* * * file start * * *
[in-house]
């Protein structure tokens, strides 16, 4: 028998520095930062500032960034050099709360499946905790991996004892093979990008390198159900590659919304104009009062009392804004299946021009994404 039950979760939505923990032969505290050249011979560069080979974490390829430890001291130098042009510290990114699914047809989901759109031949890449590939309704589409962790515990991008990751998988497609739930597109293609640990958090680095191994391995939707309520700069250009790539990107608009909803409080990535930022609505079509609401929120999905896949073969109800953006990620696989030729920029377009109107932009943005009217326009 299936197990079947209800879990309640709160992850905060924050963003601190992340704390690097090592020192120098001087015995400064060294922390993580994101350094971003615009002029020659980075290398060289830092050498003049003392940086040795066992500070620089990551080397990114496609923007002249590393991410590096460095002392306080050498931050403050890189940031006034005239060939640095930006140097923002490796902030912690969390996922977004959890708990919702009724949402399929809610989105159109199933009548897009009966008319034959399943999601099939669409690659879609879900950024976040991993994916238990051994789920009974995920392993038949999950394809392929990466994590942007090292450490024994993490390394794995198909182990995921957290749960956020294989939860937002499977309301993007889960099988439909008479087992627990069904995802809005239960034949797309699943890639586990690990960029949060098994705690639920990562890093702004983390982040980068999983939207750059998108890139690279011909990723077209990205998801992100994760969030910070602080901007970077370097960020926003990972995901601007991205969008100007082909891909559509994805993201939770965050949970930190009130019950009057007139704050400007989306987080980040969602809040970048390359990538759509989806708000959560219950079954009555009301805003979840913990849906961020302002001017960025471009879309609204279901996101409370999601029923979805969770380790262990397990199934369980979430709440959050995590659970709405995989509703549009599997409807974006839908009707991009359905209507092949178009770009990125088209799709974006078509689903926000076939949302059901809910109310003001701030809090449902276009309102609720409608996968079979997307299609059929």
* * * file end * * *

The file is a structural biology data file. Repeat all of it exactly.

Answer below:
[in-house]
């Protein structure tokens, strides 16, 4: 028998520095930062500032960034050099709360499946905790991996004892093979990008390198159900590659919304104009009062009392804004299946021009994404 039950979760939505923990032969505290050249011979560069080979974490390829430890001291130098042009510290990114699914047809989901759109031949890449590939309704589409962790515990991008990751998988497609739930597109293609640990958090680095191994391995939707309520700069250009790539990107608009909803409080990535930022609505079509609401929120999905896949073969109800953006990620696989030729920029377009109107932009943005009217326009 299936197990079947209800879990309640709160992850905060924050963003601190992340704390690097090592020192120098001087015995400064060294922390993580994101350094971003615009002029020659980075290398060289830092050498003049003392940086040795066992500070620089990551080397990114496609923007002249590393991410590096460095002392306080050498931050403050890189940031006034005239060939640095930006140097923002490796902030912690969390996922977004959890708990919702009724949402399929809610989105159109199933009548897009009966008319034959399943999601099939669409690659879609879900950024976040991993994916238990051994789920009974995920392993038949999950394809392929990466994590942007090292450490024994993490390394794995198909182990995921957290749960956020294989939860937002499977309301993007889960099988439909008479087992627990069904995802809005239960034949797309699943890639586990690990960029949060098994705690639920990562890093702004983390982040980068999983939207750059998108890139690279011909990723077209990205998801992100994760969030910070602080901007970077370097960020926003990972995901601007991205969008100007082909891909559509994805993201939770965050949970930190009130019950009057007139704050400007989306987080980040969602809040970048390359990538759509989806708000959560219950079954009555009301805003979840913990849906961020302002001017960025471009879309609204279901996101409370999601029923979805969770380790262990397990199934369980979430709440959050995590659970709405995989509703549009599997409807974006839908009707991009359905209507092949178009770009990125088209799709974006078509689903926000076939949302059901809910109310003001701030809090449902276009309102609720409608996968079979997307299609059929």